Washington also passed a law removing non-medical vaccine exemptions in 2019, but only for the MMR vaccine. And New Jersey passed a law mandating meningococcal vaccines for college students, something that is still only required in fewer than half of states.
New Vaccine Bills and Laws in 2020
So what can we expect in 2020?
Remember, it was a record setting year for measles in the United States. The worst since 1992…
Surprisingly, in addition to some bills calling for stronger vaccine protections, there are others trying to weaken existing laws!
Yes, in South Dakota, someone is actually proposing that they do away with school vaccine requirements!
Fortunately, most vaccine bills in the rest of the country would actually help protect our kids from vaccine-preventable diseases.
HB 103 in Alabama would require health care providers to report and check the state immunization registry before giving a vaccine
HB 2429 in Arizona would require that schools post immunization rates for their students on their websites
SB 163 in Colorado would create a standardized vaccine exemption form and require parents to complete an online education module before obtaining a non-medical exemption
HB 5044 in Connecticut would strengthen medical exemptions and eliminate religious exemptions to school immunization requirements.
DC B23-0171 in the District of Columbia, the Minor Consent for Vaccinations Amendment Act of 2019, would allow a minor to be vaccinated if they “comprehend the need for, the nature of, and any significant risks inherent” to getting their vaccines.
HB 825 in Florida would allow pharmacists to administer flu vaccines to kids who are at least 7 years old – a watered down version of the original bill that would have allowed pharmacists to give any vaccine to children
SB 64 in Florida would eliminate religious exemptions to vaccine requirements to attend school and create a medical exemption review panel to review all medical exemptions
SB 674 in Florida would require a minimum percentage of children in child care facilities to be vaccinated
HB 615 in Georgia would allow minors who are at least 16 years old to be vaccinated without parental consent.
SB 3668 in Illinois would eliminate religious exemptions for vaccines and allow minors who are at least 14 years old to be vaccinated without parental consent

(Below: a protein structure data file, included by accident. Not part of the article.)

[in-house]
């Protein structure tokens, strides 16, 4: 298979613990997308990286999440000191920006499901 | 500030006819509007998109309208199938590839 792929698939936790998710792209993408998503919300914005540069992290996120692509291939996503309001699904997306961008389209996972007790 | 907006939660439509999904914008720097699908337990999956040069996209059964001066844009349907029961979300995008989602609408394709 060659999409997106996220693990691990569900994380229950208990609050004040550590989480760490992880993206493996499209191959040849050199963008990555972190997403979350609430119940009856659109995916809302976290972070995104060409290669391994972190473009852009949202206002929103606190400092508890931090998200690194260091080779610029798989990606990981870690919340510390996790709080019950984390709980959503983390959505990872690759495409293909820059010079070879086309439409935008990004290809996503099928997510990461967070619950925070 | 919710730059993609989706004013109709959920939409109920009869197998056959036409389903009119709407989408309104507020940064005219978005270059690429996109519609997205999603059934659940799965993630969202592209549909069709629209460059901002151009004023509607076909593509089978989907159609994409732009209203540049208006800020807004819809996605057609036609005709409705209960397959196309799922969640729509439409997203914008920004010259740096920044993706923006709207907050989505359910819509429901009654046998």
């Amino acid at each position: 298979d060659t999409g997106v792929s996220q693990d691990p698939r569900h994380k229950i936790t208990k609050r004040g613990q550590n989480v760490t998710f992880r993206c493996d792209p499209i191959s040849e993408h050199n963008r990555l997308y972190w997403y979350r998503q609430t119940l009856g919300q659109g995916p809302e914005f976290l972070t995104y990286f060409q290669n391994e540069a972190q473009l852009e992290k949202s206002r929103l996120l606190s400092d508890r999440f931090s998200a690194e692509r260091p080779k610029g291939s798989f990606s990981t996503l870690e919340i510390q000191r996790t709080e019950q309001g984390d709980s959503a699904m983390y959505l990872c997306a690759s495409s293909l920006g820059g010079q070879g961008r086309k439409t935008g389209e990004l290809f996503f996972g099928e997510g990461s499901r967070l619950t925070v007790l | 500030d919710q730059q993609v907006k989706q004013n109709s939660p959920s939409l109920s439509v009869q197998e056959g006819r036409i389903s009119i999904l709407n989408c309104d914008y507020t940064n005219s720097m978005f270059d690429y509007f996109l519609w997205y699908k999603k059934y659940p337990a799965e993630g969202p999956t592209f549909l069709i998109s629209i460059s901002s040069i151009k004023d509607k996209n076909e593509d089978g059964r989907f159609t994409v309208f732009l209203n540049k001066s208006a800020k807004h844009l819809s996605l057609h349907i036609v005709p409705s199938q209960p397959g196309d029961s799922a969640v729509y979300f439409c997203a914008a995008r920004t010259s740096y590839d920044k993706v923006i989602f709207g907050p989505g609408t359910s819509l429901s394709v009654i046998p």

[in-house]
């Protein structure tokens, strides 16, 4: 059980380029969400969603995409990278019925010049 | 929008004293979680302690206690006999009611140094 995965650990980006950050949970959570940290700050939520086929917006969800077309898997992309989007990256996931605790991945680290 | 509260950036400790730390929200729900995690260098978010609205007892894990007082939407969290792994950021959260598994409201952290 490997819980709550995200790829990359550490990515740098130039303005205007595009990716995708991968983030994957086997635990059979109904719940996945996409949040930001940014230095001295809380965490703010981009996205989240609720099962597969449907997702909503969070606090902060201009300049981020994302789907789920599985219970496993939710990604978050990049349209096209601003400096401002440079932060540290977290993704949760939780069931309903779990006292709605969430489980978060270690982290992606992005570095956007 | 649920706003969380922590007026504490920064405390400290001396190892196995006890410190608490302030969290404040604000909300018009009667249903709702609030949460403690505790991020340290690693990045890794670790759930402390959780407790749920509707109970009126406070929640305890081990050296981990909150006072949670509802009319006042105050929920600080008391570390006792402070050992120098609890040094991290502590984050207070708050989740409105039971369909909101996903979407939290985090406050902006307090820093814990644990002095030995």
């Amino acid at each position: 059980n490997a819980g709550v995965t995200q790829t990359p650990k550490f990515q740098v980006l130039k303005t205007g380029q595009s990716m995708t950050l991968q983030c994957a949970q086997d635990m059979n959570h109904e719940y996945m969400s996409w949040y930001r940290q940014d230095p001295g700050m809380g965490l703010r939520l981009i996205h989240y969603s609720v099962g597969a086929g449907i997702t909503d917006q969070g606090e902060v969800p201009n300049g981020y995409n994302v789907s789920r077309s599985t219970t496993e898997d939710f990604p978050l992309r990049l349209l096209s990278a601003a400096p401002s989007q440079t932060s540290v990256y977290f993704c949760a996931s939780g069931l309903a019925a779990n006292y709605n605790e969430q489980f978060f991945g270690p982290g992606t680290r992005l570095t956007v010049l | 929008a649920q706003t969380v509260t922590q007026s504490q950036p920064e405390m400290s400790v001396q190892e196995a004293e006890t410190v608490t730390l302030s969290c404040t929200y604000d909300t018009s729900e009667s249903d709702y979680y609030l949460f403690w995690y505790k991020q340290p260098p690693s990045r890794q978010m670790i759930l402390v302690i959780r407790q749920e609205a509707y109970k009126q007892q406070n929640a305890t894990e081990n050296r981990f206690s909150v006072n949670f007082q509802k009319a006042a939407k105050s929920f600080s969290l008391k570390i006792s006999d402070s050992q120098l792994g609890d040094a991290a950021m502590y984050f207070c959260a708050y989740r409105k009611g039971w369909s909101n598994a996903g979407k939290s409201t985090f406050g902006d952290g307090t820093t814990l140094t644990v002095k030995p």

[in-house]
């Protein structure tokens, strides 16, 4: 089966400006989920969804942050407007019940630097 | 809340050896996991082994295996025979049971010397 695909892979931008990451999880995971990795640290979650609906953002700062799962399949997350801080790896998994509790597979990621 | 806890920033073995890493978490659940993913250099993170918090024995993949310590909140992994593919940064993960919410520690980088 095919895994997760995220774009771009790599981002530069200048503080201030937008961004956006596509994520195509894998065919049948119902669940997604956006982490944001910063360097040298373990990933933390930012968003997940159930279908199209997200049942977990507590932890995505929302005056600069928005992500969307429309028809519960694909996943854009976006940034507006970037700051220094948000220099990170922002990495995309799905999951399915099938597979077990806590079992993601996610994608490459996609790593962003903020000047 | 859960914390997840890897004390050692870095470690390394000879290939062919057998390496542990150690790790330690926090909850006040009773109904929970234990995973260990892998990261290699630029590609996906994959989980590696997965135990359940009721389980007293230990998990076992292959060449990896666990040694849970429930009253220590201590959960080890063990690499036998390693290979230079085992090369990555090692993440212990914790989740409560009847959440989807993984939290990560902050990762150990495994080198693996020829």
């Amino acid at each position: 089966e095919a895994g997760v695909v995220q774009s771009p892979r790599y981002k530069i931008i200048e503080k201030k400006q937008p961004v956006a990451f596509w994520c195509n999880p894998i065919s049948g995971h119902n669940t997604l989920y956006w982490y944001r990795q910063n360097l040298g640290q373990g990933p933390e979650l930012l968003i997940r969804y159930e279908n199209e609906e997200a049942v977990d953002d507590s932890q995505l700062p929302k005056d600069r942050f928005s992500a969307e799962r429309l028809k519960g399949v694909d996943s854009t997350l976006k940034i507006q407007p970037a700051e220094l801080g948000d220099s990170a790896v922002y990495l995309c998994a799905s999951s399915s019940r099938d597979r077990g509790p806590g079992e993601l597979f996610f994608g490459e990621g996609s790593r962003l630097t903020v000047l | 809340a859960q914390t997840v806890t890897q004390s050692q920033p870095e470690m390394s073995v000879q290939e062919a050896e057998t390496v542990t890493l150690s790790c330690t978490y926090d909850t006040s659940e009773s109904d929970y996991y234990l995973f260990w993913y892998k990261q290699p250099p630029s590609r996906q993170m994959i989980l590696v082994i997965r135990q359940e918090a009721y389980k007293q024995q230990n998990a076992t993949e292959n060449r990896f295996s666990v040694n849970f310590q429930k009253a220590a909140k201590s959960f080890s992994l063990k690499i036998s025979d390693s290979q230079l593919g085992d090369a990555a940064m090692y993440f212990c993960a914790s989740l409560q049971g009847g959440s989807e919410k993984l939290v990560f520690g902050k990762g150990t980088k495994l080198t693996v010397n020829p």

S4244/A6564 in New York would allow minors who are at least 14 years old to be vaccinated without needing a parent to give consent
S298/A2912 in New York would require HPV vaccines for kids born after January 1, 2009.
HB 1771 in Pennsylvania would require parents seeking a religious or philosophical exemption to get an annual medical consultation to understand the existing threats to children’s health from communicable diseases, and to get briefed on potentials for school exclusion and quarantine, in the case of outbreaks.
Even though our own kids are vaccinated and protected, many of us are concerned about vaccination and exemption rates because we understand the risks.
We know that some kids are too young to be vaccinated and some kids can’t be vaccinated, as they have true medical exemptions.
Vaccination Coverage and Exemption Rates
So how are our vaccination and exemption rates doing these days?
According to the latest reports from the CDC:
the percentage of kindergartners with a vaccine exemption continues to slowly rise and is now up to 2.5%, up from 2.3% during the 2017-18 school year
an additional 2.8% of kindergartners were not up to date for MMR and did not have a vaccine exemption
the percentage of kindergartners up to date for MMR ranged from 87.4% in Colorado to 99.2% in Mississippi
coverage by age 24 months was ≥90% for ≥3 doses of polio- virus vaccine (92.7%), ≥1 dose of MMR (90.4%), ≥3 doses of HepB (91.0%), and ≥1 dose of varicella vaccine (90.0%), and are all up over previous years by 1 to 3%
only 56% of toddlers receive two or more doses of the flu vaccine by age two years
only 1.3% of children born in 2015 and 2016 had received no vaccinations by the second birthday, which is up from 1.1%